Jordan Berry 37:03
yeah, man, that’s, that’s a tough spot. And,

Michael Jones 37:06
and, you know, I’m,

I can’t tell you how excited I am to be having this interview right now. Because when we first talked, I didn’t like I didn’t know if you’re gonna make it or not, because, you know, if it was tough, man, you’re like, I’m sleeping in the laundromat. I want out like, Help Help me get out. Okay, so we’ll get into that, too. So Well, let’s talk about that. Okay, so I mean, you mentioned Okay, so it’s not doing well, at all. But you mentioned Hey, I’m glad I stuck with it, because now it’s doing a lot better. So walk us through, like, what changed from I’m desperate. I’m sleeping on the floor. My laundromat, I’m losing money to actually feel good about owning a laundromat now.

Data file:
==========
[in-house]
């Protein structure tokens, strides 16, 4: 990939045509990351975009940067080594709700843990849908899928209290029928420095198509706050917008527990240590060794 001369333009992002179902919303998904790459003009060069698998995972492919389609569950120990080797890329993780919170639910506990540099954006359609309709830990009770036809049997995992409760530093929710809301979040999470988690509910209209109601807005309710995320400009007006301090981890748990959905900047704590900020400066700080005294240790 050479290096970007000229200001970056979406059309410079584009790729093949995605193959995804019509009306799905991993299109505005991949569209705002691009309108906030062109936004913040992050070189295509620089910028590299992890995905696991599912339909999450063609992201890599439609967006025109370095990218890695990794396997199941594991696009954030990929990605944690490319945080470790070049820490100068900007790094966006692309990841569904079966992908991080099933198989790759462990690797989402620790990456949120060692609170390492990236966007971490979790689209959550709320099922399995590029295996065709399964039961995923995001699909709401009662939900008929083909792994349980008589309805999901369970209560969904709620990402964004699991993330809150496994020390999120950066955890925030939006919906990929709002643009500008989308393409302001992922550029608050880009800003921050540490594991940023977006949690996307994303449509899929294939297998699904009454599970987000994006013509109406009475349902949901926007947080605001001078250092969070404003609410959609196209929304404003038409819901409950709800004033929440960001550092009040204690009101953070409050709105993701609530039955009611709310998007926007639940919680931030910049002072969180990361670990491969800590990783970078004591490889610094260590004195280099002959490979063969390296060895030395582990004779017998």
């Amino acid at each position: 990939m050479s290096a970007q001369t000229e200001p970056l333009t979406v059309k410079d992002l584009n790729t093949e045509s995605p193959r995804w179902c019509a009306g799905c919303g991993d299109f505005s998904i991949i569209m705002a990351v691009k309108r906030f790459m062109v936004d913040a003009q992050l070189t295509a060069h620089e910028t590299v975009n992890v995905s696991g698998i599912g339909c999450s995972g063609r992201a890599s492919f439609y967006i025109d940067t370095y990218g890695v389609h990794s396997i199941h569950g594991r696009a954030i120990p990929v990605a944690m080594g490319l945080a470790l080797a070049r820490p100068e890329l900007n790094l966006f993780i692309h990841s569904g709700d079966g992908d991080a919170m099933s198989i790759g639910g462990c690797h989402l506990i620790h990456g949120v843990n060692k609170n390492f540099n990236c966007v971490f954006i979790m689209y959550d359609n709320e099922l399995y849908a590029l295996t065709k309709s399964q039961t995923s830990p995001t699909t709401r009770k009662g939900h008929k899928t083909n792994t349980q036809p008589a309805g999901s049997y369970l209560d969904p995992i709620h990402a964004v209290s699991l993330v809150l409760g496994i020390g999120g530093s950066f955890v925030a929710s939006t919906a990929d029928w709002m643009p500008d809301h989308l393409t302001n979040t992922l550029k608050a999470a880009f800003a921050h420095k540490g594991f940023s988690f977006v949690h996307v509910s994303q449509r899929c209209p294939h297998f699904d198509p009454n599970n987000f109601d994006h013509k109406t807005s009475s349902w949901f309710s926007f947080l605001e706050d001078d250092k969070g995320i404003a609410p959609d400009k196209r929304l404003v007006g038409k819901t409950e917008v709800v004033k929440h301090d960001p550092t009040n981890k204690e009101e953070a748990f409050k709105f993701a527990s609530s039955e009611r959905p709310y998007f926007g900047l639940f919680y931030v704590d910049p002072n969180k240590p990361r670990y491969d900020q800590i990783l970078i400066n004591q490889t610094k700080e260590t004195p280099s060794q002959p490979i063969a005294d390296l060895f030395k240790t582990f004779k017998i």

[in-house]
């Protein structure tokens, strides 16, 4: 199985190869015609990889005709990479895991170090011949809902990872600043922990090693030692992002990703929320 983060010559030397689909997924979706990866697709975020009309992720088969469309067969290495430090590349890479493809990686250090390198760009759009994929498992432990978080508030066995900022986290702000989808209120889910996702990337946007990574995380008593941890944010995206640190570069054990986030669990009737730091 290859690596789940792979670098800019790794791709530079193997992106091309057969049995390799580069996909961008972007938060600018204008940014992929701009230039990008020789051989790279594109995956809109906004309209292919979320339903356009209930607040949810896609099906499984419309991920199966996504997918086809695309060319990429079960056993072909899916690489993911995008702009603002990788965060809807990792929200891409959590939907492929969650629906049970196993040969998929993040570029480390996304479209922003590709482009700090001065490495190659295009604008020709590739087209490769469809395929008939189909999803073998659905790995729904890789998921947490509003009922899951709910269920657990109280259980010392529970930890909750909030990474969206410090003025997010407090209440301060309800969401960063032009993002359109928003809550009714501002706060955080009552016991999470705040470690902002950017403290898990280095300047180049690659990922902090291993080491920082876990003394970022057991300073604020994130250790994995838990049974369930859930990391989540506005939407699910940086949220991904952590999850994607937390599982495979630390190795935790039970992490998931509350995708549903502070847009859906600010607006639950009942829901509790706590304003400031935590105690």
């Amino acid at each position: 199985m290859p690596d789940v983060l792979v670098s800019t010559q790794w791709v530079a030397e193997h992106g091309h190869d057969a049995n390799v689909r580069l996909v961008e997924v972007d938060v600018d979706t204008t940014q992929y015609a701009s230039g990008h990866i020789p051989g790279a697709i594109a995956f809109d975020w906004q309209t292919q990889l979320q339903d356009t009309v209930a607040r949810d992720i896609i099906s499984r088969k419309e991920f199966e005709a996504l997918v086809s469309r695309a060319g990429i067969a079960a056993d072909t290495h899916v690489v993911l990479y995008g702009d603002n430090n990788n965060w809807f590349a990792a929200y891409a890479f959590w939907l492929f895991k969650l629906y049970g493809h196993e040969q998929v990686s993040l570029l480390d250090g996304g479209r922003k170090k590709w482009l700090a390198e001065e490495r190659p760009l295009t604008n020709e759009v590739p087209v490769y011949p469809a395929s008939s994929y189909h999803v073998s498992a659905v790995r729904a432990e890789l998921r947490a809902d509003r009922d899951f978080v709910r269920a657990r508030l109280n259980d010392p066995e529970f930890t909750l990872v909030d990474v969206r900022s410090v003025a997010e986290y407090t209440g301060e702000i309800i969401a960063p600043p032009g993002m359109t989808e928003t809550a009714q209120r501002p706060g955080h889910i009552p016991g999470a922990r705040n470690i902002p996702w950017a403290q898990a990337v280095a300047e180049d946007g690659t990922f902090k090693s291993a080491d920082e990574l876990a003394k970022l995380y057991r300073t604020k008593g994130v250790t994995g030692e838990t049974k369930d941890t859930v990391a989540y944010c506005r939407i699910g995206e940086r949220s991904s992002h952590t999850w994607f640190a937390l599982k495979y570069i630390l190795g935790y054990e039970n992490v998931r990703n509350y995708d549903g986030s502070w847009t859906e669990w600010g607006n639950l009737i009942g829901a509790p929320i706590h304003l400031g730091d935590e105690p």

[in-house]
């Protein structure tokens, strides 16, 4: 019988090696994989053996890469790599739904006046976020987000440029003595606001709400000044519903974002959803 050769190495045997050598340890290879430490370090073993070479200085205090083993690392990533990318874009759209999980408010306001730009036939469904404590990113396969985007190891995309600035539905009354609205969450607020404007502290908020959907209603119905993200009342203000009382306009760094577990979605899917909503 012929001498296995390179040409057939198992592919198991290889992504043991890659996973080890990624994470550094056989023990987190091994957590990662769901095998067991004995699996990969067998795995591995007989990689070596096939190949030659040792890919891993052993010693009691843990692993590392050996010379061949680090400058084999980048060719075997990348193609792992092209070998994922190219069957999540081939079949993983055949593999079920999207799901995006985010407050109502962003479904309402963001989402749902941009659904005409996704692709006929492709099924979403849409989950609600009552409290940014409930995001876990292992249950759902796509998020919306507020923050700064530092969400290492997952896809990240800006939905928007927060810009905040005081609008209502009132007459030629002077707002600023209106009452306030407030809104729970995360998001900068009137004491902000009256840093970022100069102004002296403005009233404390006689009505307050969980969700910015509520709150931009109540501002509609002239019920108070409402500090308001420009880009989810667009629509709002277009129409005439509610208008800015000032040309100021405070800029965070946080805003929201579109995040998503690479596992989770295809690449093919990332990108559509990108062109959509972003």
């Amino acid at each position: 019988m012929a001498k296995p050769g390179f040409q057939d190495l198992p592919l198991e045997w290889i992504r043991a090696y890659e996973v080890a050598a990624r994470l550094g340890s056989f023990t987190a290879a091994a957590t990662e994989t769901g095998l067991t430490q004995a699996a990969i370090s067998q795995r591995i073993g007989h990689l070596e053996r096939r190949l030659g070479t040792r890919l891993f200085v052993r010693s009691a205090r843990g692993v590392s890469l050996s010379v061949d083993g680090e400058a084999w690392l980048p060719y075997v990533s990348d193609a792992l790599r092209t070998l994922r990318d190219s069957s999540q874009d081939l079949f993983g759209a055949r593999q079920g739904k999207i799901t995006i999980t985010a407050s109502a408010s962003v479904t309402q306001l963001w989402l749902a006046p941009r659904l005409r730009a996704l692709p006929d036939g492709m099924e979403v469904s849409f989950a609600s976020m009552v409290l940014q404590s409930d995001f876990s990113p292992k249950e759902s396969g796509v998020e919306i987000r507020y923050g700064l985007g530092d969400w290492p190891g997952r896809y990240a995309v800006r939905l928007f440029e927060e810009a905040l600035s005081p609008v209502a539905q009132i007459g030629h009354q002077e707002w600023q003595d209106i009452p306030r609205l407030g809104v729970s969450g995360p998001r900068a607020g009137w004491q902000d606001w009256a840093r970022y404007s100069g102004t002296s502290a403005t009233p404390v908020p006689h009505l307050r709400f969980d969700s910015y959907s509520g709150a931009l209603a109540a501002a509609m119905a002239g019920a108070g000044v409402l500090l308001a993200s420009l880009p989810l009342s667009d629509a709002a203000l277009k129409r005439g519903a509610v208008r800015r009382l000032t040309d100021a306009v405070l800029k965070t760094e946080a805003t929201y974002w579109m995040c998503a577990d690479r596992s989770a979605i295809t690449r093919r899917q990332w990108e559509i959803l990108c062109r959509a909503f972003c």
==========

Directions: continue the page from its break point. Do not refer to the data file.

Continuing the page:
Okay, good question. The broker that sold me a place encouraged me a do a free wash. It’s worth doing. And I was afraid to do it. Because I’m thinking, Can I even afford to do that matrimonial water bills be like, and I’d asked you in our first coaching session, should I do that every time and I did end up doing it. What I was able to gather from that, that gave me hope was that there is a need out here for it that there is enough people to make the business work in this laundromat. That’s kind of where we’re at hoped came back here was when I ran that free wash week. And then the next week did half price week. And then the week after that we continued half prices as long as he paid with the pay range app, trying to get people into established weekly habits of being a customer of my because you come here to get these promos, you got to free wash this week and half price next. Now. You’ve come here three times in the last three weeks. It should be a habit by now hopefully, that they weren’t addicted to the place. And the free wash was also the get people out of competitive stores. And I don’t know, I don’t really think or know or believe that any of that really helped with the marketing of the store. I don’t think it necessarily did. But it did give me hope. Because I saw, hey, people are coming here. And there’s people here that can use this place and want to look at the people that came it was like the demographic that you expect for a lot of bad stuff, renters the working class families and everything. So as a man, I guess there isn’t enough of them out here to sustain the business and it was charging for the drain and from like what I estimate for drying costs on average load and it looked like we were doing six to seven turns a day during those poor Omar weeks. Now, after the promo weeks ended, when he kind of went back to the same, the same bad place we were in before, where very few people came in regularly. But it did kind of put us on the map, in the sense of people know, we exist now. And what it also had done was gotten a commercial customer again after that. And the funny thing is, like, Nat were the, probably the laundromat, the area that has most commercial customers, that’s something that we’ll talk in depth about how to get those. But it was good enough to get me to believe in the place again, and get out of that hole of despair of man, I made the biggest mistake of my life. And now I can enjoy putting effort and energy into it. And one day in particular, where it really changed was, I was still working my day job, which was over in Orlando, that’s 40 minutes away from Daytona where laundromat was, and one of the worst days of work at my day job in Orlando, the boss, you think that it’s kind of like a joke or something but that people do or an archetype just in movies and shows but no, no, it’s real. There is such a thing as having a sadistic boss, and they just chewed me out, dress me down, over results not being that great, because now I’ve got a lack of sleep, and I’m working too much. There’s like nothing happy happening in my life. So I’m not being a great salesman at the job either. So chewed me up, ate me alive. And then one day, I’m driving back to the laundromats going from Orlando Daytona and I get a call from a business broker saying, Hey, I got a customer here, who is going to list their laundromats with our firm. And that’s gonna take some time because we got to find a buyer. We got to retool everything and all, but he does have a commercial customer that needs service right now. That’s the Bethune Cookman. University, they, their football team needs their jerseys washed just about every day. And they’re willing to pay $100 a day to do it. And I was like, Absolutely, I’ll take that customer because I’m desperate for any business that I could get. But in that drive home, what I realized was I think I know where I need been. I think I know where all my efforts need to be is in the laundromats working for myself, instead of trying to save whatever pathetic career might be left that this job that I hate. And that’s where like, regain the hope or the story really turned around. And we had been all uphill ever since then. Slowly. It was a slow struggle uphill, but it was still progress. Yeah, man, crazy,